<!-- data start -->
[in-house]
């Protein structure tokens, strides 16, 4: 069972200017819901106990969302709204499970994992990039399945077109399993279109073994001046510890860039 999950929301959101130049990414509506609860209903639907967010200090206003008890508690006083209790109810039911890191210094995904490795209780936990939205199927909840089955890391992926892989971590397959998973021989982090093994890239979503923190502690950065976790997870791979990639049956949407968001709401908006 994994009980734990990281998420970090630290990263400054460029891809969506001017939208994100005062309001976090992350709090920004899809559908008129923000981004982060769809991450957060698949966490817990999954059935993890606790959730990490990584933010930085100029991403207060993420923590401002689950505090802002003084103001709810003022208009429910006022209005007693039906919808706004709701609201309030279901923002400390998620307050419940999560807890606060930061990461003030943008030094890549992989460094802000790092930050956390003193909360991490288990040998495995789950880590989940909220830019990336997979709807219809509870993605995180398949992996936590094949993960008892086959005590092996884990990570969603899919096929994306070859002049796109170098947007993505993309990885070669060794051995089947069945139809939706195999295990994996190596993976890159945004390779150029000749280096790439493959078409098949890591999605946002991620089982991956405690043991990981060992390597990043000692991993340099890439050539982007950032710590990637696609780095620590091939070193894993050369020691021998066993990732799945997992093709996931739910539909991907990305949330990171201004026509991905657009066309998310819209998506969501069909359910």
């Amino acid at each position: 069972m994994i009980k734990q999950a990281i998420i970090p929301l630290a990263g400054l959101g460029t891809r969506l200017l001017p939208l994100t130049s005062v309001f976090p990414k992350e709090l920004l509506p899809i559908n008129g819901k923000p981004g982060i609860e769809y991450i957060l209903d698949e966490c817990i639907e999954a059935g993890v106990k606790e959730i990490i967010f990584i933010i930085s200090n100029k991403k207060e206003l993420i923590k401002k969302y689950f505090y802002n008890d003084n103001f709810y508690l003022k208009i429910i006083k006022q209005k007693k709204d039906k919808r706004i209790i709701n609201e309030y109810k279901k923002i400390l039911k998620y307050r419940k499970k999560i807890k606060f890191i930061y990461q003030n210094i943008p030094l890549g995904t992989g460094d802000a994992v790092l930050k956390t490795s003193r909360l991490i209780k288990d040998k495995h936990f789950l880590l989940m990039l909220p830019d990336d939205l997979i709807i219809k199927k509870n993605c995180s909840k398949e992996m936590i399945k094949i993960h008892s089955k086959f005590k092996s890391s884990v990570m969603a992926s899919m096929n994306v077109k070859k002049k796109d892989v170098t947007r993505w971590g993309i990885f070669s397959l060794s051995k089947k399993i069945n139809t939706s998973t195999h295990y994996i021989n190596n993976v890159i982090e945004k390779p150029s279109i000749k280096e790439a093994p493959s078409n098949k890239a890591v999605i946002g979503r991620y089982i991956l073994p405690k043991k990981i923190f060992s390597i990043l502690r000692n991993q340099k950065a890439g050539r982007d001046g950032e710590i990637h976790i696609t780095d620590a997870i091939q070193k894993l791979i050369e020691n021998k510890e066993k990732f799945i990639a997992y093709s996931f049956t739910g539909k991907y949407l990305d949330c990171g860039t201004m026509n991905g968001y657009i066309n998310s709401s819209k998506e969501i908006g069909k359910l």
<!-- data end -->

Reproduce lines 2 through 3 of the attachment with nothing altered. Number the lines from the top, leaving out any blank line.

């Protein structure tokens, strides 16, 4: 069972200017819901106990969302709204499970994992990039399945077109399993279109073994001046510890860039 999950929301959101130049990414509506609860209903639907967010200090206003008890508690006083209790109810039911890191210094995904490795209780936990939205199927909840089955890391992926892989971590397959998973021989982090093994890239979503923190502690950065976790997870791979990639049956949407968001709401908006 994994009980734990990281998420970090630290990263400054460029891809969506001017939208994100005062309001976090992350709090920004899809559908008129923000981004982060769809991450957060698949966490817990999954059935993890606790959730990490990584933010930085100029991403207060993420923590401002689950505090802002003084103001709810003022208009429910006022209005007693039906919808706004709701609201309030279901923002400390998620307050419940999560807890606060930061990461003030943008030094890549992989460094802000790092930050956390003193909360991490288990040998495995789950880590989940909220830019990336997979709807219809509870993605995180398949992996936590094949993960008892086959005590092996884990990570969603899919096929994306070859002049796109170098947007993505993309990885070669060794051995089947069945139809939706195999295990994996190596993976890159945004390779150029000749280096790439493959078409098949890591999605946002991620089982991956405690043991990981060992390597990043000692991993340099890439050539982007950032710590990637696609780095620590091939070193894993050369020691021998066993990732799945997992093709996931739910539909991907990305949330990171201004026509991905657009066309998310819209998506969501069909359910």
């Amino acid at each position: 069972m994994i009980k734990q999950a990281i998420i970090p929301l630290a990263g400054l959101g460029t891809r969506l200017l001017p939208l994100t130049s005062v309001f976090p990414k992350e709090l920004l509506p899809i559908n008129g819901k923000p981004g982060i609860e769809y991450i957060l209903d698949e966490c817990i639907e999954a059935g993890v106990k606790e959730i990490i967010f990584i933010i930085s200090n100029k991403k207060e206003l993420i923590k401002k969302y689950f505090y802002n008890d003084n103001f709810y508690l003022k208009i429910i006083k006022q209005k007693k709204d039906k919808r706004i209790i709701n609201e309030y109810k279901k923002i400390l039911k998620y307050r419940k499970k999560i807890k606060f890191i930061y990461q003030n210094i943008p030094l890549g995904t992989g460094d802000a994992v790092l930050k956390t490795s003193r909360l991490i209780k288990d040998k495995h936990f789950l880590l989940m990039l909220p830019d990336d939205l997979i709807i219809k199927k509870n993605c995180s909840k398949e992996m936590i399945k094949i993960h008892s089955k086959f005590k092996s890391s884990v990570m969603a992926s899919m096929n994306v077109k070859k002049k796109d892989v170098t947007r993505w971590g993309i990885f070669s397959l060794s051995k089947k399993i069945n139809t939706s998973t195999h295990y994996i021989n190596n993976v890159i982090e945004k390779p150029s279109i000749k280096e790439a093994p493959s078409n098949k890239a890591v999605i946002g979503r991620y089982i991956l073994p405690k043991k990981i923190f060992s390597i990043l502690r000692n991993q340099k950065a890439g050539r982007d001046g950032e710590i990637h976790i696609t780095d620590a997870i091939q070193k894993l791979i050369e020691n021998k510890e066993k990732f799945i990639a997992y093709s996931f049956t739910g539909k991907y949407l990305d949330c990171g860039t201004m026509n991905g968001y657009i066309n998310s709401s819209k998506e969501i908006g069909k359910l």